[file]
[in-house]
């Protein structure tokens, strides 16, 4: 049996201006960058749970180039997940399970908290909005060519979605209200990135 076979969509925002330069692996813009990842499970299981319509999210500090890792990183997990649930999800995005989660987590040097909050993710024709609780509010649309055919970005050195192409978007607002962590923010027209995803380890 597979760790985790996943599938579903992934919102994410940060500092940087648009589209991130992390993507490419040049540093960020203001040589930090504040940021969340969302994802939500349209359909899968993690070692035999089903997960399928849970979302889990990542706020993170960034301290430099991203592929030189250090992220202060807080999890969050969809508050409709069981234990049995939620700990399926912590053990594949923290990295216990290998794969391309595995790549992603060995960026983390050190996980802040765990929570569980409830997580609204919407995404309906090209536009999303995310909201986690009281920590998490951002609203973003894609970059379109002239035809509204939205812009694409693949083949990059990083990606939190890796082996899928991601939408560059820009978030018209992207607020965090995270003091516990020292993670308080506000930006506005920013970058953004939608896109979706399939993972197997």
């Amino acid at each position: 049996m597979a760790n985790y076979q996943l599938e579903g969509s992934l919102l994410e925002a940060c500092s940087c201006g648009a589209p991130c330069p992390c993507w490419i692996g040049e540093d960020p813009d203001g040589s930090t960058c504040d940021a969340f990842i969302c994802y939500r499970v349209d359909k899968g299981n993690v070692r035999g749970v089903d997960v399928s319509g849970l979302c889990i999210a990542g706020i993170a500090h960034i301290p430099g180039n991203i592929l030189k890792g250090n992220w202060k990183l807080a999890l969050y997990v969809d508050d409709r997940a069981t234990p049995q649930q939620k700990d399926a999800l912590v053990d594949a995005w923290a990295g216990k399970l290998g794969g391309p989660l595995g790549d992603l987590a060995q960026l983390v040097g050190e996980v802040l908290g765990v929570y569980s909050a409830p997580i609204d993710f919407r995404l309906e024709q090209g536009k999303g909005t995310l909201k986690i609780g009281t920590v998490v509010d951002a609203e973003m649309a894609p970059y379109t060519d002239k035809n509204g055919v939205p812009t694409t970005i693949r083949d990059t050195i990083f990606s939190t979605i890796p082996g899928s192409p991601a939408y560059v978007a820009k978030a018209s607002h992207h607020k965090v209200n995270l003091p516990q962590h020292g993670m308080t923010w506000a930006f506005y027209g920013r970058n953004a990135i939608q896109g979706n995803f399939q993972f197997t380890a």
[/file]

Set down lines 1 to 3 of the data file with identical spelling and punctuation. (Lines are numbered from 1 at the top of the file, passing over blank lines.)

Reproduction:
[in-house]
């Protein structure tokens, strides 16, 4: 049996201006960058749970180039997940399970908290909005060519979605209200990135 076979969509925002330069692996813009990842499970299981319509999210500090890792990183997990649930999800995005989660987590040097909050993710024709609780509010649309055919970005050195192409978007607002962590923010027209995803380890 597979760790985790996943599938579903992934919102994410940060500092940087648009589209991130992390993507490419040049540093960020203001040589930090504040940021969340969302994802939500349209359909899968993690070692035999089903997960399928849970979302889990990542706020993170960034301290430099991203592929030189250090992220202060807080999890969050969809508050409709069981234990049995939620700990399926912590053990594949923290990295216990290998794969391309595995790549992603060995960026983390050190996980802040765990929570569980409830997580609204919407995404309906090209536009999303995310909201986690009281920590998490951002609203973003894609970059379109002239035809509204939205812009694409693949083949990059990083990606939190890796082996899928991601939408560059820009978030018209992207607020965090995270003091516990020292993670308080506000930006506005920013970058953004939608896109979706399939993972197997």
């Amino acid at each position: 049996m597979a760790n985790y076979q996943l599938e579903g969509s992934l919102l994410e925002a940060c500092s940087c201006g648009a589209p991130c330069p992390c993507w490419i692996g040049e540093d960020p813009d203001g040589s930090t960058c504040d940021a969340f990842i969302c994802y939500r499970v349209d359909k899968g299981n993690v070692r035999g749970v089903d997960v399928s319509g849970l979302c889990i999210a990542g706020i993170a500090h960034i301290p430099g180039n991203i592929l030189k890792g250090n992220w202060k990183l807080a999890l969050y997990v969809d508050d409709r997940a069981t234990p049995q649930q939620k700990d399926a999800l912590v053990d594949a995005w923290a990295g216990k399970l290998g794969g391309p989660l595995g790549d992603l987590a060995q960026l983390v040097g050190e996980v802040l908290g765990v929570y569980s909050a409830p997580i609204d993710f919407r995404l309906e024709q090209g536009k999303g909005t995310l909201k986690i609780g009281t920590v998490v509010d951002a609203e973003m649309a894609p970059y379109t060519d002239k035809n509204g055919v939205p812009t694409t970005i693949r083949d990059t050195i990083f990606s939190t979605i890796p082996g899928s192409p991601a939408y560059v978007a820009k978030a018209s607002h992207h607020k965090v209200n995270l003091p516990q962590h020292g993670m308080t923010w506000a930006f506005y027209g920013r970058n953004a990135i939608q896109g979706n995803f399939q993972f197997t380890a």